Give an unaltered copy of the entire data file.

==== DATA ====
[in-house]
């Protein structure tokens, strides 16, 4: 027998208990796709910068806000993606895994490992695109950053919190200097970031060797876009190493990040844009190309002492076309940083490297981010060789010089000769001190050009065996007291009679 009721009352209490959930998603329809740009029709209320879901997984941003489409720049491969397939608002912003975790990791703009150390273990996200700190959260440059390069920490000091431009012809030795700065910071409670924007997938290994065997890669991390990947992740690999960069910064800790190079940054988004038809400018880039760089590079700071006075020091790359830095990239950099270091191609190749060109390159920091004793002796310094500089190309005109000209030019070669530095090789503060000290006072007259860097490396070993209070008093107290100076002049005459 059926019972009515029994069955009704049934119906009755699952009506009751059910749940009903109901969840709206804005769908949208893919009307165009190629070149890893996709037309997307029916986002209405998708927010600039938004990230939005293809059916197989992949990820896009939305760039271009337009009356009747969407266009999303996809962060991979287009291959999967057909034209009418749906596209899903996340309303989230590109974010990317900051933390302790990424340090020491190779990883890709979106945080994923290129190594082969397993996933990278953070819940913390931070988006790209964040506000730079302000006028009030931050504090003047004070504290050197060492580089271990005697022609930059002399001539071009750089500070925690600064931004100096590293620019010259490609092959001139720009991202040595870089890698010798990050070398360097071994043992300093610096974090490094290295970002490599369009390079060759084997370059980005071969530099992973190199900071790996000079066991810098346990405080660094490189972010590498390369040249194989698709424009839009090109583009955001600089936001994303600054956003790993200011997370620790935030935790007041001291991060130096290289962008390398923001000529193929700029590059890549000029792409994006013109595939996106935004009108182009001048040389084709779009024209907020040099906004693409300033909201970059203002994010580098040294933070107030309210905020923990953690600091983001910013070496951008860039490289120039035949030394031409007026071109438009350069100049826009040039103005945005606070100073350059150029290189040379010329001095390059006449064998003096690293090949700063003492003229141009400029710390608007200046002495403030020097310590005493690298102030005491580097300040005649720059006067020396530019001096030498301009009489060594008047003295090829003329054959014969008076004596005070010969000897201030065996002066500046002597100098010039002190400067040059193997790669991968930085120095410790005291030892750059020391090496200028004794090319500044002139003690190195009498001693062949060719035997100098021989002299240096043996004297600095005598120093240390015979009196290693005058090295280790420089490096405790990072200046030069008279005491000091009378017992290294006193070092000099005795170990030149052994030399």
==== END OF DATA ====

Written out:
[in-house]
């Protein structure tokens, strides 16, 4: 027998208990796709910068806000993606895994490992695109950053919190200097970031060797876009190493990040844009190309002492076309940083490297981010060789010089000769001190050009065996007291009679 009721009352209490959930998603329809740009029709209320879901997984941003489409720049491969397939608002912003975790990791703009150390273990996200700190959260440059390069920490000091431009012809030795700065910071409670924007997938290994065997890669991390990947992740690999960069910064800790190079940054988004038809400018880039760089590079700071006075020091790359830095990239950099270091191609190749060109390159920091004793002796310094500089190309005109000209030019070669530095090789503060000290006072007259860097490396070993209070008093107290100076002049005459 059926019972009515029994069955009704049934119906009755699952009506009751059910749940009903109901969840709206804005769908949208893919009307165009190629070149890893996709037309997307029916986002209405998708927010600039938004990230939005293809059916197989992949990820896009939305760039271009337009009356009747969407266009999303996809962060991979287009291959999967057909034209009418749906596209899903996340309303989230590109974010990317900051933390302790990424340090020491190779990883890709979106945080994923290129190594082969397993996933990278953070819940913390931070988006790209964040506000730079302000006028009030931050504090003047004070504290050197060492580089271990005697022609930059002399001539071009750089500070925690600064931004100096590293620019010259490609092959001139720009991202040595870089890698010798990050070398360097071994043992300093610096974090490094290295970002490599369009390079060759084997370059980005071969530099992973190199900071790996000079066991810098346990405080660094490189972010590498390369040249194989698709424009839009090109583009955001600089936001994303600054956003790993200011997370620790935030935790007041001291991060130096290289962008390398923001000529193929700029590059890549000029792409994006013109595939996106935004009108182009001048040389084709779009024209907020040099906004693409300033909201970059203002994010580098040294933070107030309210905020923990953690600091983001910013070496951008860039490289120039035949030394031409007026071109438009350069100049826009040039103005945005606070100073350059150029290189040379010329001095390059006449064998003096690293090949700063003492003229141009400029710390608007200046002495403030020097310590005493690298102030005491580097300040005649720059006067020396530019001096030498301009009489060594008047003295090829003329054959014969008076004596005070010969000897201030065996002066500046002597100098010039002190400067040059193997790669991968930085120095410790005291030892750059020391090496200028004794090319500044002139003690190195009498001693062949060719035997100098021989002299240096043996004297600095005598120093240390015979009196290693005058090295280790420089490096405790990072200046030069008279005491000091009378017992290294006193070092000099005795170990030149052994030399």